Expert Pitch
West Virginia University

Keep your eye on not touching your eyes, handy tips from an ophthalmologist

28-Apr-2020 8:45 AM EDT, by West Virginia University

MORGANTOWN, W.Va. - You’re not imagining things: it really is hard to stop touching your eyes, even though you know that’s important to preventing the spread of COVID-19.

“We all touch our faces many times throughout any given day—be it an itchy eye or nose, a bothersome contact lens, a wipe across our mouth or to simply rest our chin in the palm of our hand,” said West Virginia University ophthalmologist Geoffrey Bradford. “Short of wearing handcuffs or a doggie cone, it seems impossible to avoid doing these things.”

Bradford practices at the Eye Institute. He also directs the residency program in the School of Medicine’s Department Ophthalmology and Visual Sciences, and he is the department’s vice-chair of education.

He has tips for keeping SARS-CoV-2—the virus that causes COVID-19—out of our eyes. And none of them involve handcuffs or a doggie cone.

How do I stop touching and rubbing my eyes? What if I slip up and catch myself doing it?
Well, the virus gets from surfaces onto your hands before you put them to your face. So be diligent about washing your hands, and do it often. Carry a small bottle of hand sanitizer with you and use it, or place several bottles strategically where you’ll remember to use them throughout the day. Using wipes or spray disinfectant, clean surfaces with which you frequently come into contact, like your desk, keyboard, steering wheel or phone. Keep a box of tissues around. Use one in your hand to scratch an itch when you need to. Or just pull the string in your hoodie really tight so your face stays covered.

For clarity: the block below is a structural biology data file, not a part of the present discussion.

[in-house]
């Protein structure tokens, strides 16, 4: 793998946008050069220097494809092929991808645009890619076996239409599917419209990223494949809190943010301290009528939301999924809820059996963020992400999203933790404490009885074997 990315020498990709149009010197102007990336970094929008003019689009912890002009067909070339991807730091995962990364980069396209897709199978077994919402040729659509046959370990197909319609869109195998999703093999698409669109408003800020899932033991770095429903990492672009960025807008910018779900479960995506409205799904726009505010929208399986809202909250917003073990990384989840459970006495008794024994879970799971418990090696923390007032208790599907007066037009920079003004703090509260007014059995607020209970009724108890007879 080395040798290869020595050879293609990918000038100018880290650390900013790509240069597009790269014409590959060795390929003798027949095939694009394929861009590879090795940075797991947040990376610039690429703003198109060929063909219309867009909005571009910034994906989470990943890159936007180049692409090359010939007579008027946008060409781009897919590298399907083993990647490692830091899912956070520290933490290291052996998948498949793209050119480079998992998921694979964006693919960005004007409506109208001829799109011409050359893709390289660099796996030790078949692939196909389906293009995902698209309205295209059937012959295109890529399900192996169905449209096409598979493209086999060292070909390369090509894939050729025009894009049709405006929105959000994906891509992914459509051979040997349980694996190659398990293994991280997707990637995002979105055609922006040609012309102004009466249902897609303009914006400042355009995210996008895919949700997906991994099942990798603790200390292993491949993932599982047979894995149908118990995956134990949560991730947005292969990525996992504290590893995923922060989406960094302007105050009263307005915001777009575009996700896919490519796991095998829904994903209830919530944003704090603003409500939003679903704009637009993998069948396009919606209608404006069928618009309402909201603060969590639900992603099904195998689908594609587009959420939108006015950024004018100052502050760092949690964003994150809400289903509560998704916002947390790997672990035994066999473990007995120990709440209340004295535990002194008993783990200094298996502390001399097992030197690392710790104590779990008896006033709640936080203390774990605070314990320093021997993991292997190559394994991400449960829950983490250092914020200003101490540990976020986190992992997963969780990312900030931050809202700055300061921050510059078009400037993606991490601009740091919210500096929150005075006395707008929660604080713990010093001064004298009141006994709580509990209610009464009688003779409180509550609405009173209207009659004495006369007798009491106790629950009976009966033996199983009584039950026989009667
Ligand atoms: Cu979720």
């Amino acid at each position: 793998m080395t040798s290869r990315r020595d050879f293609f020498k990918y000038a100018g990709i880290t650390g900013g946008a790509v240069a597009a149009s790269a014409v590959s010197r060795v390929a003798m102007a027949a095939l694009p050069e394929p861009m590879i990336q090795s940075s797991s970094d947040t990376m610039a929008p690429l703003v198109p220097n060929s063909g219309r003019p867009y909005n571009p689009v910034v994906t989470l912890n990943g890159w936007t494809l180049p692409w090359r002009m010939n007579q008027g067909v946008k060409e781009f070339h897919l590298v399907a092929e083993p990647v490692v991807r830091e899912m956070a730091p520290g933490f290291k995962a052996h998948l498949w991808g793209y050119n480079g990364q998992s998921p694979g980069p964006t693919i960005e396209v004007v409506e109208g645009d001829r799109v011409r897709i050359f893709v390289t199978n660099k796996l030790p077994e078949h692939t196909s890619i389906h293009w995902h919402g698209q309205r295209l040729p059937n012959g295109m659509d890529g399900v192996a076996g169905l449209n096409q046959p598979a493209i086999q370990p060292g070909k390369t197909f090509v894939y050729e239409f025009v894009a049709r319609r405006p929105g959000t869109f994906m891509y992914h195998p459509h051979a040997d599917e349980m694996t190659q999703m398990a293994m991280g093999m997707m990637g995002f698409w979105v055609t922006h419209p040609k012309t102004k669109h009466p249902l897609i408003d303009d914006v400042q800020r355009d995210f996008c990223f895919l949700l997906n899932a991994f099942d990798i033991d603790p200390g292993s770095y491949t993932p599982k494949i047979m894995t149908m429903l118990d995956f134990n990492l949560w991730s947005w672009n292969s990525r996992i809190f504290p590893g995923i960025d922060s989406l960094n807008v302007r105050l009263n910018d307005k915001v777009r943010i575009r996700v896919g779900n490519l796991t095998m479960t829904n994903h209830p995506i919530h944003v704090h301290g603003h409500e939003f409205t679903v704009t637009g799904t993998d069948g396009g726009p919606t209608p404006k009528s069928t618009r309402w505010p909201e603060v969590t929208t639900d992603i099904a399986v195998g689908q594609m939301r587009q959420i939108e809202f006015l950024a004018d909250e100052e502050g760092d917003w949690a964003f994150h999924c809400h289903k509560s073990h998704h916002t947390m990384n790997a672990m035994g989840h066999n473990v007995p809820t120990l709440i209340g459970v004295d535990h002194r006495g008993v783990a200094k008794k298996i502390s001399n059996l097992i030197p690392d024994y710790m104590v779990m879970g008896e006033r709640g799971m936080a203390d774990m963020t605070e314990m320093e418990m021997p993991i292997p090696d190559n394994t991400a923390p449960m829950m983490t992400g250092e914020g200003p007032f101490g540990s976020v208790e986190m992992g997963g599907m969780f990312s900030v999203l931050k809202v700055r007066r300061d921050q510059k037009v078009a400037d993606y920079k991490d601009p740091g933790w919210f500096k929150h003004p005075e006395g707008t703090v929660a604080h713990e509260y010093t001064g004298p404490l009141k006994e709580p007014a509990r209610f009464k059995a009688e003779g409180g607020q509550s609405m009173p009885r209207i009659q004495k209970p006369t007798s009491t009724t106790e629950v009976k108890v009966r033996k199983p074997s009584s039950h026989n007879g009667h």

It’s hard enough to stop touching my own eyes. But how do I get my kids to do it?
Trying to be a good parent and getting kids to obey is the toughest job on earth. Keeping kiddie fingers from probing noses, mouths and tired eyes is a task at which even the strongest Marvel superheroes would fail. So simply remember that germs come from the hands, which get them from anything that is touched, which for a child is everything! Wash hard toys regularly with soap and water, or clean them with Lysol wipes and let them dry. Machine-wash soft toys. Keep a child’s play area as clean as feasible. Don’t share toys with others outside the family. Keep children away from people who may be sick, even a best friend or a much-loved grandparent. It’s just for a time, and lots of love and laughter together can make up for it later. 

Is there anything I can do to make my eyes less itchy and irritated to begin with? Do humidifiers help? What about over-the-counter allergy medication?